It’s important to remove adult lice and eggs that haven’t hatched before they can produce an even bigger infestation.

It’s possible to prevent lice eggs from hatching if you treat or remove them at the right time.

Here we cover the head lice life cycle, how to prevent lice eggs from hatching, and how to effectively remove head lice and their eggs from your hair.

An adult head louse lays up to six eggs, called nits, every day they’re in your hair for up to 30 days.

Lice eggs usually hatch in about 9–10 days and produce nymphs that grow into adult lice in about 2 weeks. Removing eggs that are yellow means that you’ve prevented the eggs from hatching.

Here’s the typical lice life cycle so that you can know how long you’ve had lice and their eggs:

  1. An adult female louse lays up to six eggs a day: They attach eggs to hair near your scalp with a glue-like secretion. These yellow eggs may be hard to see without a magnifying glass. They can easily be mistaken for dandruff or dead skin.
  2. Each egg hatches in about 9–10 days: After hatching, the shells of the eggs turn white or clear and stay stuck to your hair.
  3. Nymphs are about the size of the tip of a needle: They resemble much smaller adult lice. They have six legs, are a tan or gray color, and move around freely in your hair.
  4. Nymphs shed their skin three times before adulthood: This takes about 1 week. The nymph gets a little bigger each time.
  5. Nymphs become full-sized adults after 1–2 weeks: They’re usually tan or gray but may look darker if your hair’s dark.
  6. After reaching adulthood, lice can live in your hair up to 1 month: As long as they can feed on blood from your scalp, lice will survive and lay more eggs for up to 30 days. If they fall off, they’ll die after about 2 days.

It’s possible to keep lice eggs from hatching if you treat them properly between the time they’re laid and the week or so until they hatch.

Some treatments kill lice and their eggs as well as any eggs that hatch after treatment. These treatments are often more effective when you also comb your hair to remove lice and their eggs.

Lice eggs may be laid at different times by different adult lice. Treating everyone in your household or environment who’s been around a person with a lice infestation can help stop lice from spreading and laying more eggs.

Specialized lice treatments called pediculicides are an effective way to kill lice eggs before they hatch. You can buy these treatments over the counter or get a prescription-strength pediculicide from a doctor or other healthcare professional.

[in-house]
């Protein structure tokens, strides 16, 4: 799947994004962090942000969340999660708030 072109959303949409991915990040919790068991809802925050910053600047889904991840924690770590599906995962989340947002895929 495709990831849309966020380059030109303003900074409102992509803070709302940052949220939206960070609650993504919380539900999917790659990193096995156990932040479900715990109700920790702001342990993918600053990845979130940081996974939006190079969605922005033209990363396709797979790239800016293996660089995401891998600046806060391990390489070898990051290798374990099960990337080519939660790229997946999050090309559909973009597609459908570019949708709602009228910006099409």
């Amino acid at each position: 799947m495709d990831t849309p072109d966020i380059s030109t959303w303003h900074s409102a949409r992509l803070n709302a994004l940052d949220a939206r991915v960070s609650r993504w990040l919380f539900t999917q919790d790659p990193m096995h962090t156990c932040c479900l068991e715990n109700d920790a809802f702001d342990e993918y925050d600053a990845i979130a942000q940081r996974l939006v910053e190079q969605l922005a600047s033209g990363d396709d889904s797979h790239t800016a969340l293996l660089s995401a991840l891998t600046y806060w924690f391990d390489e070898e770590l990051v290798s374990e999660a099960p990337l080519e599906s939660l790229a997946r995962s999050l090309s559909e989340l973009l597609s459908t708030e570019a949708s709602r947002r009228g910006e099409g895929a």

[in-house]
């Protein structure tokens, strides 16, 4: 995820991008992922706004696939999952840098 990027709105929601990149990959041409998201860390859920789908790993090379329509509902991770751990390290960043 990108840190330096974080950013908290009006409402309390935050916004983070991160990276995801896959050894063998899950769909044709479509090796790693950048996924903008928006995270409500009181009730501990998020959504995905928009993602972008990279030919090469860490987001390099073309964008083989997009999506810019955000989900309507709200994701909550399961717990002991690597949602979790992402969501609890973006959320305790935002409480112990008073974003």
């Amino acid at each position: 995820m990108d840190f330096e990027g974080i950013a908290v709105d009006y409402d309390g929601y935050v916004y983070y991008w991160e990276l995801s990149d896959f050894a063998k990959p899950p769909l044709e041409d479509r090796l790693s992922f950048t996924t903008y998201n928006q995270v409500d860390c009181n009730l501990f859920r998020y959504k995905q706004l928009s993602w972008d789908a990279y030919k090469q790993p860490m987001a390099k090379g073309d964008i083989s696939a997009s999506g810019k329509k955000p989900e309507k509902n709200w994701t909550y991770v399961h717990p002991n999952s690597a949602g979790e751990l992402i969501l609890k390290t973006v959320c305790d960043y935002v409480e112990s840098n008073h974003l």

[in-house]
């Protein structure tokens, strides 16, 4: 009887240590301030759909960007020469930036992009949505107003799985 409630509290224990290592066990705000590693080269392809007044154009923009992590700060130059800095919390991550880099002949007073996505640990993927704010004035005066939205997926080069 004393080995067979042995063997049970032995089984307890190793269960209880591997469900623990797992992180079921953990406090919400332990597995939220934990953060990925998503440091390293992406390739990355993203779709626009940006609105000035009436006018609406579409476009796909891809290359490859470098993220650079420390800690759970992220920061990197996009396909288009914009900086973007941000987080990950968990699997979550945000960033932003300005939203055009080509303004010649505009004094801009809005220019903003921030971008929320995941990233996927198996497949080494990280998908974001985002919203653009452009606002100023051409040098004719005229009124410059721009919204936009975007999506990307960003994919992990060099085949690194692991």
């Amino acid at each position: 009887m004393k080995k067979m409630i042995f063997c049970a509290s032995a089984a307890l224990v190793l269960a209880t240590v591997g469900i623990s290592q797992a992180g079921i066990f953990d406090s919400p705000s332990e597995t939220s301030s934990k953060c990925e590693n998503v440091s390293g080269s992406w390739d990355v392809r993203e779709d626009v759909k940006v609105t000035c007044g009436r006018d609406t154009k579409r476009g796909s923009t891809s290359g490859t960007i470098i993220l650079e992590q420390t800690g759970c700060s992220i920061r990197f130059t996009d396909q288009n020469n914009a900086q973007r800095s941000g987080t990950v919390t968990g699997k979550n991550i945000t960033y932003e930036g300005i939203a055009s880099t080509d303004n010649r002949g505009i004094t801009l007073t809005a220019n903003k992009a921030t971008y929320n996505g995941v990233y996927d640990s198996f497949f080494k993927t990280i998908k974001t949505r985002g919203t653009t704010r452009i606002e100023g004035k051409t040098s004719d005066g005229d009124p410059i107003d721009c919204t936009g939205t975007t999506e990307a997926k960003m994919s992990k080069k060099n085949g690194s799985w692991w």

Use a strongly ovicidal pediculicide. This means that it’s designed to kill eggs as well as lice.

You can also use malathion lotion to kill lice eggs. But this may not be safe for children younger than 6 years old and may not be as effective as ovicidal pediculicides.

Here’s a step-by-step guide to remove lice eggs from your hair:

  1. Get your hair wet: This makes it easier to see lice and their eggs.
  2. Comb or brush your hair: Get out any tangles that might make it harder to wet-comb for lice.
  3. Use bright lights and a magnifying glass: This lets you see tiny lice and eggs more easily.
  4. Use a lice comb: Comb out small, 1-inch sections of your hair from your scalp outward.
  5. Rinse or wipe off the comb: Do this every time you finish a section of your hair to remove lice or eggs from the comb.
  6. Comb each 1-inch section two times: Do this until you’ve covered your entire head.
  7. Rinse your hair with warm water: Along with rinsing, use any ovicidal pediculicides you have.
  8. Soak your lice comb: Soak it in water hotter than 130°F for 10–15 minutes or in pediculicide for up to 1 hour.

Here are some frequently asked questions about lice eggs.

How long can you have lice eggs before they hatch?

Lice eggs hatch about 8–10 days after they’re laid. You can remove them any time during this period to prevent them from hatching in your hair.

Will lice eggs hatch after treatment?

A thorough combing and treatment with pediculicide will usually kill the lice eggs and keep them from hatching.

But some eggs can survive if you don’t comb thoroughly enough or if the pediculicide isn’t applied properly.

Eggs that fall off your hair or your comb aren’t likely to survive. But they can spread to someone in your environment and hatch in their hair. This can cause a new infestation.

You can prevent lice eggs from hatching if you remove them from your hair at the right time or properly treat them with a strong, ovicidal pediculicide.

This can help prevent lice infestations from getting worse or from a new infestation happening.